Cover image for It is OK to keep random things in a single monorepo

It is OK to keep random things in a single monorepo

zkochan profile image Zoltan Kochan ・1 min read

For a long time, I was an opponent of monorepos. There are many popular open source contributors that have hundreds of packages on npm and each of those packages have a dedicated GitHub repository. I thought everyone does it this way, so it should be the right way! No?

I started to publish some things to npm as well and after a few years, I have now almost 300 packages in the registry. It took me a long time but I realized, the majority of npm packages don't need dedicated repositories.

Most of the npm packages are almost never updated

Once a package is ready, you will probably never update it again. The only time you will need to update a package is when Renovate or Greenkeeper will open a PR to update dependencies that had major version changes.

So why create a dedicated repository for a package that will have less than 10 useful commits?

Most of the npm packages never get any contributions

Even popular packages get few contributions. Certainly, you will be the only contributor of your non-popular packages.

So why keeping a separate GitHub repository? There will be no other developers that will need admin permissions to a given npm package.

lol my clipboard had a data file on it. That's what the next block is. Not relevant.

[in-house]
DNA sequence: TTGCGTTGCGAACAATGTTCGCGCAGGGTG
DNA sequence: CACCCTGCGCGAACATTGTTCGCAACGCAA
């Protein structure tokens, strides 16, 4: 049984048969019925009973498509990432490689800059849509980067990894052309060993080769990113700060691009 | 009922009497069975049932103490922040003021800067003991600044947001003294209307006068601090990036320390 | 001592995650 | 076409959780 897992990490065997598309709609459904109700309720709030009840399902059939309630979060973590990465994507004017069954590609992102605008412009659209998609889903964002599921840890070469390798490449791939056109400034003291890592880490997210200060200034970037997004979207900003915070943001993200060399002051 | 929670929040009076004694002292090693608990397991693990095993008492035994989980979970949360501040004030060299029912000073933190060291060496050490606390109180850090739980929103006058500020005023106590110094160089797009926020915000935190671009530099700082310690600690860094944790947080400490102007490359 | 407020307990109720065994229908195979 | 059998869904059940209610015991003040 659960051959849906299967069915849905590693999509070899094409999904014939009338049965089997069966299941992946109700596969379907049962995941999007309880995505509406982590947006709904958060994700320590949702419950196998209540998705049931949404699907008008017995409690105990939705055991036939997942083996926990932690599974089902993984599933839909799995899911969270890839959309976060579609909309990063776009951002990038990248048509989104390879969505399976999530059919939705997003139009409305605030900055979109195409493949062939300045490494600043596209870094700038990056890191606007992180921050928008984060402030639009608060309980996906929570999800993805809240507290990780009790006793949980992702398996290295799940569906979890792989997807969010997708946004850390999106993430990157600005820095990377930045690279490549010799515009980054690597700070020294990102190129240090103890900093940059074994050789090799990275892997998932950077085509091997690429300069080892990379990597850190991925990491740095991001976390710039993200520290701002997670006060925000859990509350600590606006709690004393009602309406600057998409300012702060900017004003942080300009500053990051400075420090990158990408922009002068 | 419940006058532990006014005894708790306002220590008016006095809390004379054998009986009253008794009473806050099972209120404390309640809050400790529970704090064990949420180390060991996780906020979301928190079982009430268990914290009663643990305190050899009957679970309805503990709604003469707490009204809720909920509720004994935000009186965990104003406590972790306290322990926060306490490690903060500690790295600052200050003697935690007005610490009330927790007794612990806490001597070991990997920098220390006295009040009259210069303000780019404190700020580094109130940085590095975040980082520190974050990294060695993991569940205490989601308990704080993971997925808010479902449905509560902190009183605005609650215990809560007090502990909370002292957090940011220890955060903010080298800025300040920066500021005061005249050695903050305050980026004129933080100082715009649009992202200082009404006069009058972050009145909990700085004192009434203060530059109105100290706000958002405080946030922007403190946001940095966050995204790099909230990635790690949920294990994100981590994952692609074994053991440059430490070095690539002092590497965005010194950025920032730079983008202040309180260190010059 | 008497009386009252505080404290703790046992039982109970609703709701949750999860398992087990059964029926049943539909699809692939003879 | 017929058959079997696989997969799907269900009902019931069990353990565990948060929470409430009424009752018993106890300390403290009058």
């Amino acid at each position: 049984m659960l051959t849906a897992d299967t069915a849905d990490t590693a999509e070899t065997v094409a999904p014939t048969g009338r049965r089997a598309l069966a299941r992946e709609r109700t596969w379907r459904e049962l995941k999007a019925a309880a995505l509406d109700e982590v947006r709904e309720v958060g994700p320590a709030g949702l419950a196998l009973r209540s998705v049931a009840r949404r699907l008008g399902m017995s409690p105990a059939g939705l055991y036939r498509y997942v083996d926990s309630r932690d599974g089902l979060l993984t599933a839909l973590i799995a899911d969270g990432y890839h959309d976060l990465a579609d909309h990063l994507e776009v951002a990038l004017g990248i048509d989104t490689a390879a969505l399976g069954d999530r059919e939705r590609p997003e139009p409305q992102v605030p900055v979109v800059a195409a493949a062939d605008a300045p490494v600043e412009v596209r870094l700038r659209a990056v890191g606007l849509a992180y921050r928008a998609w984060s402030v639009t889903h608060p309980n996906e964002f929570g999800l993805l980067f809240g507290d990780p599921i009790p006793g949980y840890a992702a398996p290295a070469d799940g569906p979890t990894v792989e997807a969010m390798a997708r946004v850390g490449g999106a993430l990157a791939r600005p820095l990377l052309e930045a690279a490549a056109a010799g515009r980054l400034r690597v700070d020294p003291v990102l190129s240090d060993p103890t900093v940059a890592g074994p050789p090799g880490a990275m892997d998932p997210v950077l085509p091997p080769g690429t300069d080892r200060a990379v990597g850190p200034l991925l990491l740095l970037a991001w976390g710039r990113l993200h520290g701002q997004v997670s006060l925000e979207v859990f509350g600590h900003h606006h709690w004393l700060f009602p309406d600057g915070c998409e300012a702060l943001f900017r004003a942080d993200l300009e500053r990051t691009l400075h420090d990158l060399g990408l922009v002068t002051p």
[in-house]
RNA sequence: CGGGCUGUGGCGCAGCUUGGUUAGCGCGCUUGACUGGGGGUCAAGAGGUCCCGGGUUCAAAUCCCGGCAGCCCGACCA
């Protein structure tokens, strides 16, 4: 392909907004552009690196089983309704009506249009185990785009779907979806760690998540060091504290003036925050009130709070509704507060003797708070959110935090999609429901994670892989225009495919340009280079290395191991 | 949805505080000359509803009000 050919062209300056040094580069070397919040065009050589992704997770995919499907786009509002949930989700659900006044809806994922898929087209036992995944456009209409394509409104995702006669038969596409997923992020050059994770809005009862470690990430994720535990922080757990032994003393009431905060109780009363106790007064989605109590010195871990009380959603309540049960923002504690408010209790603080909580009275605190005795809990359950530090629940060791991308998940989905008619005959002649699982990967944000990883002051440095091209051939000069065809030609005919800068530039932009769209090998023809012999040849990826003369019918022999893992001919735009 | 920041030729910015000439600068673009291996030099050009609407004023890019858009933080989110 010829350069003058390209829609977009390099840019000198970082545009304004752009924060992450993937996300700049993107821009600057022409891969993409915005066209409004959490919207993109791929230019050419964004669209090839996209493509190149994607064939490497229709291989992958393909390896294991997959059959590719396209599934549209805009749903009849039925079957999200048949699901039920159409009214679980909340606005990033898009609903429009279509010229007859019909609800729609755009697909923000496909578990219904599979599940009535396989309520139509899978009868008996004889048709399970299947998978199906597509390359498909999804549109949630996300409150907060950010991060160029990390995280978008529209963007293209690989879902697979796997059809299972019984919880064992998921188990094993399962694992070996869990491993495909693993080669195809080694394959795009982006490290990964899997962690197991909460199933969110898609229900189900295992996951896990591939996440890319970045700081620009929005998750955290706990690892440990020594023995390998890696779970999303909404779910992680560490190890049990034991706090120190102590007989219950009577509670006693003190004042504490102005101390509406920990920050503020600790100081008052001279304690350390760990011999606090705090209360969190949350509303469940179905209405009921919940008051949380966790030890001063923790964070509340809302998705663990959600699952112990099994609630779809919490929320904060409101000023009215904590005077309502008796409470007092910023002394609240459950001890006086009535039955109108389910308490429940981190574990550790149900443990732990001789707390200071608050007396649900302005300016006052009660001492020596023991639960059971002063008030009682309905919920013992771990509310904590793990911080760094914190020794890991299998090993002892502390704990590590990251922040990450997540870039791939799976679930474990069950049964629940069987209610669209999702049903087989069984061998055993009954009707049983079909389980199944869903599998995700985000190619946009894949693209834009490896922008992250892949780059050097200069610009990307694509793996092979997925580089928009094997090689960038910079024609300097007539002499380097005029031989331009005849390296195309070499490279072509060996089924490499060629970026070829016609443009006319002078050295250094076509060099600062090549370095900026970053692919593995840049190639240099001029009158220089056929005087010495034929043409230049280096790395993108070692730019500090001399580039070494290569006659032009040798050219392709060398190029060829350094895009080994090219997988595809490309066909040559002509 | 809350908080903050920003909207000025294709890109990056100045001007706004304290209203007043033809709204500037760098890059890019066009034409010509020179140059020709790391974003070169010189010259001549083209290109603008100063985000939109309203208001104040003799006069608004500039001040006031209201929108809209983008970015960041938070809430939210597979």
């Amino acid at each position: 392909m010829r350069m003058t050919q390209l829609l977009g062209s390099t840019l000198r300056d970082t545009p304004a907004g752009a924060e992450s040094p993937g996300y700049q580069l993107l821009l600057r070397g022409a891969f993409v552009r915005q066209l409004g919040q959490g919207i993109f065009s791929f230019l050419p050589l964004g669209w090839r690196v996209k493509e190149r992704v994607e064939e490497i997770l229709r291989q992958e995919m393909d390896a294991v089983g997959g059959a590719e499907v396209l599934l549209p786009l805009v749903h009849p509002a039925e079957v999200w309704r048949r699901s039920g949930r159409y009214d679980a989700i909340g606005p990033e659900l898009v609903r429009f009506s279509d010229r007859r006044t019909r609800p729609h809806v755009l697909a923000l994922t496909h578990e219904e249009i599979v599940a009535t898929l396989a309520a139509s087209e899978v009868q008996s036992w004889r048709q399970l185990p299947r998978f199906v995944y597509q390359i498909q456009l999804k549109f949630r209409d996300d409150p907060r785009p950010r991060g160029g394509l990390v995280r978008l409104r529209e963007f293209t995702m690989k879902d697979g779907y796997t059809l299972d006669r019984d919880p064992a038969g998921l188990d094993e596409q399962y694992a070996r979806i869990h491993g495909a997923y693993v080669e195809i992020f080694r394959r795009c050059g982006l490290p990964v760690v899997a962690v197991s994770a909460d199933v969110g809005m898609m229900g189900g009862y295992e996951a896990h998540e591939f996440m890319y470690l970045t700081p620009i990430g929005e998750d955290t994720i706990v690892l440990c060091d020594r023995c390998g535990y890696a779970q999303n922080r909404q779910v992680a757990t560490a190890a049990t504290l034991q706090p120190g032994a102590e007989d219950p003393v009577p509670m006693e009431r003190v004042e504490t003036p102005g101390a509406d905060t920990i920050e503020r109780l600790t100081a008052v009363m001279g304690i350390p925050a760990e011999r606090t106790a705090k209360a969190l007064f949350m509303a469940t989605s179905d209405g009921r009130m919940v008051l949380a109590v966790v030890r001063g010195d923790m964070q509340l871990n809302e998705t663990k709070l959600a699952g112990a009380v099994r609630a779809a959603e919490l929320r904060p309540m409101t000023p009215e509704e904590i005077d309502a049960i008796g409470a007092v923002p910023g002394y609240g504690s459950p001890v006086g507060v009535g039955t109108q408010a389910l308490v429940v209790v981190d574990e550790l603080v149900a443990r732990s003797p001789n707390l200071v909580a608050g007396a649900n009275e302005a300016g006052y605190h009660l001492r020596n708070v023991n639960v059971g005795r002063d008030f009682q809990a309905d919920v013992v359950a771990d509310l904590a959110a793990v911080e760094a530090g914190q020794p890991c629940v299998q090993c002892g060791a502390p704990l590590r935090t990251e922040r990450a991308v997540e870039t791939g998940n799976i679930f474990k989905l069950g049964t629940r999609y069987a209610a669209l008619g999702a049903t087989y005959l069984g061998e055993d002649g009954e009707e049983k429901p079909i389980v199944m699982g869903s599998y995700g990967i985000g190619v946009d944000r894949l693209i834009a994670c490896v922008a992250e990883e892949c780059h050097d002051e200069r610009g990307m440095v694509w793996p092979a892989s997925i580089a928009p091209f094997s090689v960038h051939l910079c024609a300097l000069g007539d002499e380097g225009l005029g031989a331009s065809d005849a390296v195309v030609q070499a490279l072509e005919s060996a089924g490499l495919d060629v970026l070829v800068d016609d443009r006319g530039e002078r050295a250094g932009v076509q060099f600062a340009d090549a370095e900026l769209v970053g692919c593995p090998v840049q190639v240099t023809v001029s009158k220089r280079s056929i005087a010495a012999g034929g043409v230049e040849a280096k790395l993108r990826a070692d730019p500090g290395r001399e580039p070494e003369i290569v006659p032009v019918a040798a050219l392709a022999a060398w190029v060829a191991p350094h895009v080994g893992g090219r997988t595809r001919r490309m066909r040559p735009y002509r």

It is OK, use one repo!

You might think: "but those packages are completely unrelated". And that is true. But that is the only downside: keeping random packages in a single repository. Think about all the advantages:

  • fewer notifications from Greenkeeper/Renovate
  • less CI setup
  • less boilerplate

Additional advantages:

  • you can use services that limit the number of repositories you use.
  • you can easily migrate all your code to other git servers because there is only one repository to migrate

How to

My recipe is using the recursive commands of pnpm to install all dependencies of your packages and run their tests:

pnpm recursive install
pnpm recursive test --workspace-concurrency 1

But you may also use Rush, Lerna, or other monorepo managing tools.

To see how I moved some of my packages to a single repo, see zkochan/packages.

You can always create a dedicated repository later

If one of your packages will receive a lot of attention, you can always move it to a dedicated repository later.

Photo by Olav Ahrens Røtne on Unsplash

Posted on Jan 31 by:

zkochan profile

Zoltan Kochan


European. Developer. Maintainer of pnpm. a.k.a. 🇺🇦Кочан Золтан🇺🇦 and 🇭🇺Kocsán Zoltán🇭🇺


markdown guide

I was terrified of monorepos because they ruin VSCode tooling for me, namely:

  • TypeScript
  • Relative links in console (eg exceptions)
  • Opening console to the project dir

Then one day I added the individual module folders to a VSCode "workspace", and also added the monorepo root in case I want to tweak something there...
And it all just started working perfectly.

Monorepos here I come :v


Hey Zoltan,

for me, one of the most annoying issues with one single repo is that I have to download all that unrelated stuff from that repo, that I'm not interested in.

I have one single monorepo for my code katas.
So everyone, who is interested in one specific kata, has to download all 50 katas. I am doing it anyway, because the katas are very small.


If it makes you more productive then it is the right choice.


git subtree split is a very helpful command